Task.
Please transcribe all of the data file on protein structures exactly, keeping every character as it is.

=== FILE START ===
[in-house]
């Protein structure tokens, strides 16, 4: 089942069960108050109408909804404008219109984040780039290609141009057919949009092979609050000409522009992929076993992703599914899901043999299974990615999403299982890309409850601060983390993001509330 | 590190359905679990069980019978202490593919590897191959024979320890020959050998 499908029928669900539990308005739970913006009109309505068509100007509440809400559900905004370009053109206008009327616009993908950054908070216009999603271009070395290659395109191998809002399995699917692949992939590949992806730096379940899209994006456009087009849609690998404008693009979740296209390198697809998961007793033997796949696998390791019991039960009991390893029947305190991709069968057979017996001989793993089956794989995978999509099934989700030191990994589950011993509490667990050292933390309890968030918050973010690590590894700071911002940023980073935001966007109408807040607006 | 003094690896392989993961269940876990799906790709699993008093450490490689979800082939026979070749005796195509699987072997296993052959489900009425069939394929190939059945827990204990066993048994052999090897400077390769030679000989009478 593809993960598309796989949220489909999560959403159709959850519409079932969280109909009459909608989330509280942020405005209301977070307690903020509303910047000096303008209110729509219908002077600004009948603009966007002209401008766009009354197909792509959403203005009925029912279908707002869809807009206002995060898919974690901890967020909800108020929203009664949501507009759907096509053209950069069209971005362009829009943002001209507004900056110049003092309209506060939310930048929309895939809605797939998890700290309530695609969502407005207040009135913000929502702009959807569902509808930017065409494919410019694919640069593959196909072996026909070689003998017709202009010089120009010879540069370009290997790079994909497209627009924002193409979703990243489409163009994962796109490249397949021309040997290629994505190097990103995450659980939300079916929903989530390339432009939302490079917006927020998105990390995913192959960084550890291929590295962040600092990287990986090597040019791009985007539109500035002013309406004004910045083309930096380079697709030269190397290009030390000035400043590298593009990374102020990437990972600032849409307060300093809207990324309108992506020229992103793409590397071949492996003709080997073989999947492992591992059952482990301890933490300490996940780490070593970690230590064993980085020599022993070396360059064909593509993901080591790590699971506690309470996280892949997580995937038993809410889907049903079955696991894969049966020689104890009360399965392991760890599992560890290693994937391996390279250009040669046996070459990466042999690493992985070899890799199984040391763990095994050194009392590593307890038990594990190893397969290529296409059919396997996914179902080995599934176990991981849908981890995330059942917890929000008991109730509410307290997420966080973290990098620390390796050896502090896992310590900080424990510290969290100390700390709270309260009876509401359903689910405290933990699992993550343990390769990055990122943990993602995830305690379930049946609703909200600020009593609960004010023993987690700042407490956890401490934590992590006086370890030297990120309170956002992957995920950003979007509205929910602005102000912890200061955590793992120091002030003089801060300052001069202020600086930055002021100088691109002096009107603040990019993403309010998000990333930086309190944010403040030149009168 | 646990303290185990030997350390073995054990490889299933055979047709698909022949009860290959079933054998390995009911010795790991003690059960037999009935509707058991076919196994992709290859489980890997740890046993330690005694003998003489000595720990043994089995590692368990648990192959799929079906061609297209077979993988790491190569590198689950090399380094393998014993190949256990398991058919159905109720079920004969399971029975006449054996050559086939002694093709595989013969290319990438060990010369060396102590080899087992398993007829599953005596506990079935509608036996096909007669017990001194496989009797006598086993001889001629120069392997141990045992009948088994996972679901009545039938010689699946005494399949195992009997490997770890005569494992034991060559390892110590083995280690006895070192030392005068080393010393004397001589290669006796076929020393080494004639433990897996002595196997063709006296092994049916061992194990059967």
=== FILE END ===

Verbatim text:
[in-house]
């Protein structure tokens, strides 16, 4: 089942069960108050109408909804404008219109984040780039290609141009057919949009092979609050000409522009992929076993992703599914899901043999299974990615999403299982890309409850601060983390993001509330 | 590190359905679990069980019978202490593919590897191959024979320890020959050998 499908029928669900539990308005739970913006009109309505068509100007509440809400559900905004370009053109206008009327616009993908950054908070216009999603271009070395290659395109191998809002399995699917692949992939590949992806730096379940899209994006456009087009849609690998404008693009979740296209390198697809998961007793033997796949696998390791019991039960009991390893029947305190991709069968057979017996001989793993089956794989995978999509099934989700030191990994589950011993509490667990050292933390309890968030918050973010690590590894700071911002940023980073935001966007109408807040607006 | 003094690896392989993961269940876990799906790709699993008093450490490689979800082939026979070749005796195509699987072997296993052959489900009425069939394929190939059945827990204990066993048994052999090897400077390769030679000989009478 593809993960598309796989949220489909999560959403159709959850519409079932969280109909009459909608989330509280942020405005209301977070307690903020509303910047000096303008209110729509219908002077600004009948603009966007002209401008766009009354197909792509959403203005009925029912279908707002869809807009206002995060898919974690901890967020909800108020929203009664949501507009759907096509053209950069069209971005362009829009943002001209507004900056110049003092309209506060939310930048929309895939809605797939998890700290309530695609969502407005207040009135913000929502702009959807569902509808930017065409494919410019694919640069593959196909072996026909070689003998017709202009010089120009010879540069370009290997790079994909497209627009924002193409979703990243489409163009994962796109490249397949021309040997290629994505190097990103995450659980939300079916929903989530390339432009939302490079917006927020998105990390995913192959960084550890291929590295962040600092990287990986090597040019791009985007539109500035002013309406004004910045083309930096380079697709030269190397290009030390000035400043590298593009990374102020990437990972600032849409307060300093809207990324309108992506020229992103793409590397071949492996003709080997073989999947492992591992059952482990301890933490300490996940780490070593970690230590064993980085020599022993070396360059064909593509993901080591790590699971506690309470996280892949997580995937038993809410889907049903079955696991894969049966020689104890009360399965392991760890599992560890290693994937391996390279250009040669046996070459990466042999690493992985070899890799199984040391763990095994050194009392590593307890038990594990190893397969290529296409059919396997996914179902080995599934176990991981849908981890995330059942917890929000008991109730509410307290997420966080973290990098620390390796050896502090896992310590900080424990510290969290100390700390709270309260009876509401359903689910405290933990699992993550343990390769990055990122943990993602995830305690379930049946609703909200600020009593609960004010023993987690700042407490956890401490934590992590006086370890030297990120309170956002992957995920950003979007509205929910602005102000912890200061955590793992120091002030003089801060300052001069202020600086930055002021100088691109002096009107603040990019993403309010998000990333930086309190944010403040030149009168 | 646990303290185990030997350390073995054990490889299933055979047709698909022949009860290959079933054998390995009911010795790991003690059960037999009935509707058991076919196994992709290859489980890997740890046993330690005694003998003489000595720990043994089995590692368990648990192959799929079906061609297209077979993988790491190569590198689950090399380094393998014993190949256990398991058919159905109720079920004969399971029975006449054996050559086939002694093709595989013969290319990438060990010369060396102590080899087992398993007829599953005596506990079935509608036996096909007669017990001194496989009797006598086993001889001629120069392997141990045992009948088994996972679901009545039938010689699946005494399949195992009997490997770890005569494992034991060559390892110590083995280690006895070192030392005068080393010393004397001589290669006796076929020393080494004639433990897996002595196997063709006296092994049916061992194990059967």